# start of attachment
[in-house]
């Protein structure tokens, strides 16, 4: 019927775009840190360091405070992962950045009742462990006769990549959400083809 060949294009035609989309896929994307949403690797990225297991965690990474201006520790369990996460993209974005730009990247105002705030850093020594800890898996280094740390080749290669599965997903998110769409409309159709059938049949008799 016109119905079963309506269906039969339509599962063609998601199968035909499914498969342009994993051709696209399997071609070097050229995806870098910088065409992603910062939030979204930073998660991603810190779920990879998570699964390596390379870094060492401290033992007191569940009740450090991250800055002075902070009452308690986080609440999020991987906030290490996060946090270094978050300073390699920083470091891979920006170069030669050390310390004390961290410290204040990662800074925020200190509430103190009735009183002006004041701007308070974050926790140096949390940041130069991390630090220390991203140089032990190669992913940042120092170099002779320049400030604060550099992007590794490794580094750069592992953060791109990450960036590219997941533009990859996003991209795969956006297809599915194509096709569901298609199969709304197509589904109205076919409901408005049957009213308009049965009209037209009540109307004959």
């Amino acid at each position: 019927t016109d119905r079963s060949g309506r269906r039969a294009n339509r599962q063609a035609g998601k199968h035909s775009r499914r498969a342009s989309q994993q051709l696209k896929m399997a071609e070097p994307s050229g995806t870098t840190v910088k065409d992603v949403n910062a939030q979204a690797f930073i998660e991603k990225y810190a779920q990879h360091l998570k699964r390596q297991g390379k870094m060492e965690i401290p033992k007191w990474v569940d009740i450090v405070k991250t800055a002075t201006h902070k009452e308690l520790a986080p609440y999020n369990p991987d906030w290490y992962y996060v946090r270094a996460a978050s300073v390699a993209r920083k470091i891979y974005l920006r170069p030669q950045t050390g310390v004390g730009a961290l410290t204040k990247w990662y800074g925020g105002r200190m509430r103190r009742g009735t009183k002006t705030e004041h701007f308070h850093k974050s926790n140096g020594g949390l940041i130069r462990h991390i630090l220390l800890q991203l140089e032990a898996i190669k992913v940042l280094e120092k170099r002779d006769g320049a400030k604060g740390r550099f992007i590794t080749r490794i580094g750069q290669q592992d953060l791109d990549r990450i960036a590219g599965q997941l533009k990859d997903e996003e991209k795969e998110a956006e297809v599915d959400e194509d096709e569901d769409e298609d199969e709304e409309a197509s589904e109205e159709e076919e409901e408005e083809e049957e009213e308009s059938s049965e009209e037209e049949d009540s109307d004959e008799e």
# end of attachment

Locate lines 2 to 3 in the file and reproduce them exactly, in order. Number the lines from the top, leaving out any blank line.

């Protein structure tokens, strides 16, 4: 019927775009840190360091405070992962950045009742462990006769990549959400083809 060949294009035609989309896929994307949403690797990225297991965690990474201006520790369990996460993209974005730009990247105002705030850093020594800890898996280094740390080749290669599965997903998110769409409309159709059938049949008799 016109119905079963309506269906039969339509599962063609998601199968035909499914498969342009994993051709696209399997071609070097050229995806870098910088065409992603910062939030979204930073998660991603810190779920990879998570699964390596390379870094060492401290033992007191569940009740450090991250800055002075902070009452308690986080609440999020991987906030290490996060946090270094978050300073390699920083470091891979920006170069030669050390310390004390961290410290204040990662800074925020200190509430103190009735009183002006004041701007308070974050926790140096949390940041130069991390630090220390991203140089032990190669992913940042120092170099002779320049400030604060550099992007590794490794580094750069592992953060791109990450960036590219997941533009990859996003991209795969956006297809599915194509096709569901298609199969709304197509589904109205076919409901408005049957009213308009049965009209037209009540109307004959």
């Amino acid at each position: 019927t016109d119905r079963s060949g309506r269906r039969a294009n339509r599962q063609a035609g998601k199968h035909s775009r499914r498969a342009s989309q994993q051709l696209k896929m399997a071609e070097p994307s050229g995806t870098t840190v910088k065409d992603v949403n910062a939030q979204a690797f930073i998660e991603k990225y810190a779920q990879h360091l998570k699964r390596q297991g390379k870094m060492e965690i401290p033992k007191w990474v569940d009740i450090v405070k991250t800055a002075t201006h902070k009452e308690l520790a986080p609440y999020n369990p991987d906030w290490y992962y996060v946090r270094a996460a978050s300073v390699a993209r920083k470091i891979y974005l920006r170069p030669q950045t050390g310390v004390g730009a961290l410290t204040k990247w990662y800074g925020g105002r200190m509430r103190r009742g009735t009183k002006t705030e004041h701007f308070h850093k974050s926790n140096g020594g949390l940041i130069r462990h991390i630090l220390l800890q991203l140089e032990a898996i190669k992913v940042l280094e120092k170099r002779d006769g320049a400030k604060g740390r550099f992007i590794t080749r490794i580094g750069q290669q592992d953060l791109d990549r990450i960036a590219g599965q997941l533009k990859d997903e996003e991209k795969e998110a956006e297809v599915d959400e194509d096709e569901d769409e298609d199969e709304e409309a197509s589904e109205e159709e076919e409901e408005e083809e049957e009213e308009s059938s049965e009209e037209e049949d009540s109307d004959e008799e």